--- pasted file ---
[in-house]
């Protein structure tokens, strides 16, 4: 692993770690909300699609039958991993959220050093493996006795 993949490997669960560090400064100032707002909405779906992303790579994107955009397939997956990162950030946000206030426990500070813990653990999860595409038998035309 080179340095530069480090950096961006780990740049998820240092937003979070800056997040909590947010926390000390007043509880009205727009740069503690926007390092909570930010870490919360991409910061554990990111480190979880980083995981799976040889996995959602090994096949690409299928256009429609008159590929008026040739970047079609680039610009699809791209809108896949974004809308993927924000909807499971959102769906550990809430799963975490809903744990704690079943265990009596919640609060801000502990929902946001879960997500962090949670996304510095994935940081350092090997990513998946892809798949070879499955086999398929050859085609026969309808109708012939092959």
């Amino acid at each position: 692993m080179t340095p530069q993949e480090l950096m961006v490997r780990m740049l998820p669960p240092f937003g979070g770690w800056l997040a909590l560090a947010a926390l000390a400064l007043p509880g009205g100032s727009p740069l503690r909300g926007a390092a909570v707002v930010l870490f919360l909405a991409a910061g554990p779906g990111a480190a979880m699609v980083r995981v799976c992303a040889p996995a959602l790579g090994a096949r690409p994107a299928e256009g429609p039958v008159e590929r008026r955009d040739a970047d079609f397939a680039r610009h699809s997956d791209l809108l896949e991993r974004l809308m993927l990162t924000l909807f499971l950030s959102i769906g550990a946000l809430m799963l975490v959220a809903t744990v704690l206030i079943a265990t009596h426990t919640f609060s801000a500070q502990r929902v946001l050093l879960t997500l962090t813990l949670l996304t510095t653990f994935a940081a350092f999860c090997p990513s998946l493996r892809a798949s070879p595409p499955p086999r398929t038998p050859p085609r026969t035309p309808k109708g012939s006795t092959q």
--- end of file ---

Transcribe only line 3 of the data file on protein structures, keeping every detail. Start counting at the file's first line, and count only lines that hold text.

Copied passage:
């Amino acid at each position: 692993m080179t340095p530069q993949e480090l950096m961006v490997r780990m740049l998820p669960p240092f937003g979070g770690w800056l997040a909590l560090a947010a926390l000390a400064l007043p509880g009205g100032s727009p740069l503690r909300g926007a390092a909570v707002v930010l870490f919360l909405a991409a910061g554990p779906g990111a480190a979880m699609v980083r995981v799976c992303a040889p996995a959602l790579g090994a096949r690409p994107a299928e256009g429609p039958v008159e590929r008026r955009d040739a970047d079609f397939a680039r610009h699809s997956d791209l809108l896949e991993r974004l809308m993927l990162t924000l909807f499971l950030s959102i769906g550990a946000l809430m799963l975490v959220a809903t744990v704690l206030i079943a265990t009596h426990t919640f609060s801000a500070q502990r929902v946001l050093l879960t997500l962090t813990l949670l996304t510095t653990f994935a940081a350092f999860c090997p990513s998946l493996r892809a798949s070879p595409p499955p086999r398929t038998p050859p085609r026969t035309p309808k109708g012939s006795t092959q």